smartphones

How did a professor hack a smartphone? Through an app that's probably on yours.

Weakness in the Android operating system was exploited through a very common app. Windows, iOS may be vulnerable too.

UCSD professor Hovav Shacham with body scanner

Slip weapons past security? No problem

UC San Diego and other researchers find several loopholes in full-body X-ray scanners once used by the TSA and still used in courthouses, jails, and other government security checkpoints around the country.

Alum, postdoc among game-changing young innovators

MIT Technology Review's 35 Innovators Under 35 recognizes professor, telecom developer with ties to UC Santa Barbara and UC Berkeley.

VE-HuNT screenshot

Virtual reality guides those whose memory is failing

Navigation system helps diagnose, monitor and train patients with cognitive decline.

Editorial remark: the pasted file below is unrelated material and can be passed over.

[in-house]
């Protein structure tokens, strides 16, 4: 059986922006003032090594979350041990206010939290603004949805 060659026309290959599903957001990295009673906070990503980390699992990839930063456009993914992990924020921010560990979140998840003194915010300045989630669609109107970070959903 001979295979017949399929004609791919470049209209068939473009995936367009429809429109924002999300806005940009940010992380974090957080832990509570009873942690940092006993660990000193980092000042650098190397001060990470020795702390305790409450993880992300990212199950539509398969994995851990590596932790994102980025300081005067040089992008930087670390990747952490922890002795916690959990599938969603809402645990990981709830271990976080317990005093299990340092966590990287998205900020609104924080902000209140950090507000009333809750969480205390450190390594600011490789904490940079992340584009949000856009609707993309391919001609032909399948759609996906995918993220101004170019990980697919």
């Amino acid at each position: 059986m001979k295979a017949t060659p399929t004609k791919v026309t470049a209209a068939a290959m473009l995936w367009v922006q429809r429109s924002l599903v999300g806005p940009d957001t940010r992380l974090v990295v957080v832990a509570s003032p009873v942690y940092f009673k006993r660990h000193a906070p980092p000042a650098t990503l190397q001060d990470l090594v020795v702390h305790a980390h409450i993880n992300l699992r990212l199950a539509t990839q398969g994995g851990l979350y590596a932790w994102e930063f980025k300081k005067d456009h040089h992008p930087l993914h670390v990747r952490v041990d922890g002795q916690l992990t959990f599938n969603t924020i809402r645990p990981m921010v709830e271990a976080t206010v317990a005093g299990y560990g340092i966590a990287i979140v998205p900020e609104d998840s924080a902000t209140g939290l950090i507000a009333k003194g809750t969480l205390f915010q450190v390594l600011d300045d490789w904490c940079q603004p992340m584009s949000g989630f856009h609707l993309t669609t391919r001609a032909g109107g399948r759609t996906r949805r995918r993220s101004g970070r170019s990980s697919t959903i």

Lourdes Morales

Grad student unites personal passion, programming skills to help others

Undaunted by her own impaired vision, Lourdes Morales is developing computer software to help blind people format documents.

ELFIN satellite radio test

UCLA undergrads are first to build an entire satellite on campus

Dozens of students from majors across campus have spent thousands of hours on building a loaf-of-bread-sized satellite that will measure space weather.

Learn to code while playing Minecraft

A team of computer scientists has developed a software package that allows users to learn how to program while playing the popular video game.

Android-based smartphone

Can you trust that app?

That smartphone download might give a hacker access to your data. In response, computer scientists are set to receive $1 million to study smartphone security issues.

woman at computer

Expanding access to specialty care

Electronic consultation program between primary care physicians and specialists aims to reduce unnecessary in-person appointments, improve patient outcomes and lower costs.

man using laptop

Vision-correcting display makes reading glasses so yesterday

Researchers are developing screen displays that can compensate for a viewer's visual impairments to create sharp images without the need for corrective lenses.

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